Ash Wednesday was a challenging day for me. The weirdness at work continues still, with an underlying layer of High Anxiety, and my minimal food consumption didn't make me spiritual, just hungry and cranky (especially on a very energetic day at the office). So I was feeling miserable, all right, but not sure that it was for the "right reasons".
Late in the afternoon I did a brief peek into the Ship of Fools Forums
. We are going through one of those community moments; a woman who joined us early in the year turned out to have a stage 4 brain tumor, and was basically let out of the hospital to die in peace at home (being a resident of the UK where they do civilized things like that). Something someone had posted at the end of that thread really set off the waterworks (quietly because I was at my desk). I was at loose ends when driving home until I decided to just push the waterworks by listening to "Fields of Gold" and "Over the Rainbow" from the Eva Cassidy CD
that is in my car player. I got home drained, ate a light supper, washed my face, and toodled off to the church.
The familiar rhythms of setting up (and the seasonal task of putting a lot of the fancy decorations away in the closet) helped rearrange my brain cells to some extent (and, as always, I get to hear the choir do their final practice ... bonus!). I was delighted to see J. who has been absent from church and our EFM class for weeks due to a bout with pneumonia (and some bad side effects from the meds) and also pleased to see Chris
and had a brief chat. But the service itself did calm the storm in a number of ways. First off, it was A-Okay for me to have a somber face, so I just rolled with it. Second, there was a lot of sober silence, in places that we don't usually have a lot of silence, and that worked for me just fine. Of course this was punctuated (St. Spike's being what it is) by some UTTERLY STUNNING choral music. The motet on Psalm 51 was an excellent opportunity to sit and contemplate. I spent time on my knees, I spent time just leaning back in the pew.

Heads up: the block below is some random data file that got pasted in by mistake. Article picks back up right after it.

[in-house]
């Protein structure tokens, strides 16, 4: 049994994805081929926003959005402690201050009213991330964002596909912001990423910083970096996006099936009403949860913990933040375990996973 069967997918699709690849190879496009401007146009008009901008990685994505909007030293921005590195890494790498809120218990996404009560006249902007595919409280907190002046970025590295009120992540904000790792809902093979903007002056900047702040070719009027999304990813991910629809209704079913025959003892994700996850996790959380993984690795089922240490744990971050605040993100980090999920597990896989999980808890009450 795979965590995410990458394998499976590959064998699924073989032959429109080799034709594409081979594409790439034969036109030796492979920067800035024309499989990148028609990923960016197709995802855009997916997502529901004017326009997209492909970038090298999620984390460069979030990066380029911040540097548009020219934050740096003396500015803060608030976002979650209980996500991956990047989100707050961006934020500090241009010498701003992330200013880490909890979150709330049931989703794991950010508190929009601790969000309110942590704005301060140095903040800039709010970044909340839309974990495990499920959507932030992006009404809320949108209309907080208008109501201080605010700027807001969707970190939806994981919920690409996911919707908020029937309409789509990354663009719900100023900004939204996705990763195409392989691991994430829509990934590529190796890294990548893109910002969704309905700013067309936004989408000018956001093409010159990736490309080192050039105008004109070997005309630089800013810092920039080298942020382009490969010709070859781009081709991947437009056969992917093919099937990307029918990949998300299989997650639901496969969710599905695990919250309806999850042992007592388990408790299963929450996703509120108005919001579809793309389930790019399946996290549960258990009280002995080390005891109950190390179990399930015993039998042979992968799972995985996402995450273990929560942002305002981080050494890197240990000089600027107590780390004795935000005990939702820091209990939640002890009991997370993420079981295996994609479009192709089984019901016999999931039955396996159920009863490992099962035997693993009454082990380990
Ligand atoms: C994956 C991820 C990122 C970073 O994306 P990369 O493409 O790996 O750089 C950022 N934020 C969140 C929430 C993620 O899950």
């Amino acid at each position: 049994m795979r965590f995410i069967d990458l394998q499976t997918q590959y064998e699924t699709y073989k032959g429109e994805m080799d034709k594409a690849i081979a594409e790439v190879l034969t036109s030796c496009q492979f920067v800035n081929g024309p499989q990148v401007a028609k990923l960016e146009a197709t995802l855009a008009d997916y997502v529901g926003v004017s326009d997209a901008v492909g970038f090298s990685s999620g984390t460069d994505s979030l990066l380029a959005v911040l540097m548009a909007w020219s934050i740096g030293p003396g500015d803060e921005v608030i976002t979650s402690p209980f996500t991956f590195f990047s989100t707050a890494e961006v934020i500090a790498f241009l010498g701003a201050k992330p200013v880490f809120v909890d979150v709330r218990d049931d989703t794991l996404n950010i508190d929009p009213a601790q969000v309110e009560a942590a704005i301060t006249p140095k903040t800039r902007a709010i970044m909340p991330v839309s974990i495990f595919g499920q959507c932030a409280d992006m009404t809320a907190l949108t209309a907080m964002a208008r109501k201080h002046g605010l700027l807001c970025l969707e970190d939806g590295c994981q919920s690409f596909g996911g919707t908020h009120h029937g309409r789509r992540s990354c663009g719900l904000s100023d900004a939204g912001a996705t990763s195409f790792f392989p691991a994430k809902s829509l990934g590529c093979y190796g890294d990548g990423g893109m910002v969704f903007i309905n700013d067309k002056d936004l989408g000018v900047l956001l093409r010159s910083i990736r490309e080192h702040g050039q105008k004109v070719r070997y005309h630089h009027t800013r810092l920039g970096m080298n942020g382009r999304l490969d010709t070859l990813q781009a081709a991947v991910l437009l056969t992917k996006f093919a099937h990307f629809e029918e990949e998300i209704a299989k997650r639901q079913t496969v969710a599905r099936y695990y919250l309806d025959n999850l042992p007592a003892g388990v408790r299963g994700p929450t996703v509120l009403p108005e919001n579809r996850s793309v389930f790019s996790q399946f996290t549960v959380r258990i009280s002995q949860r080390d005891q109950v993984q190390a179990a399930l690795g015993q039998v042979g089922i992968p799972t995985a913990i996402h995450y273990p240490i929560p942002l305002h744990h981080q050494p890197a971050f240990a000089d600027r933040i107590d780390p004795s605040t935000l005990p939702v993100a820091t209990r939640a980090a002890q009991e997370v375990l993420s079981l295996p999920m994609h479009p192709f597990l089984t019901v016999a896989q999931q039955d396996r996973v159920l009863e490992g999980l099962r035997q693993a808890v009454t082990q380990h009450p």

Several of my cohorts showed up (actually, I wasn't on the schedule officially either; it was a good example of teamwork) which was useful as we needed to do another big sanctuary change for a funeral (to emphasize the "dust we are" even more) on Friday. Again, the rhythms of work are useful; wash the dishes, fold the linens, get the gloves on and haul the Paschal candle out from the closet, make sure the cat isn't in the church proper, and turn out the lights.
I find that what I "take away" from my participation in public worship is musical as often as not. We sang "Great is thy faithfulness" the day after I got my narsty letter from the IRS, which was a very moving experience at the time (it sure reminded me of my Methodist childhood!) and the echoes did pop up occasionally during that very dark week afterwards to comfort me. I've definitely been hearing that motet the last couple of days.
I was in an improved frame of mind the next day. Had a useful discussion with the therapist about directions forward in the work weirdness and zoomed in and out of sleep at my acupuncturists, sending my prayers to Maia (the dying woman) during my more lucid periods. I went straight to bed afterwards, but when I woke up this morning and checked in, I learned that she had fallen unconscious the night before. It will probably be a matter of days.
Updated Saturday am: Maia died last night
, surrounded by her partner Al and many friends. She lived and worked all over the world; in Bosnia investigating war crimes (she was a forensic sociologist and criminoligist by trade) and working on reconciliation, in Israel and Palestine building bridges, in Sri Lanka (don't know the details but there's plenty of opportunity for reconciliation work there!) and I don't know what else. She will be missed.Rest eternal grant unto her, O Lord, and light perpetual shine upon her.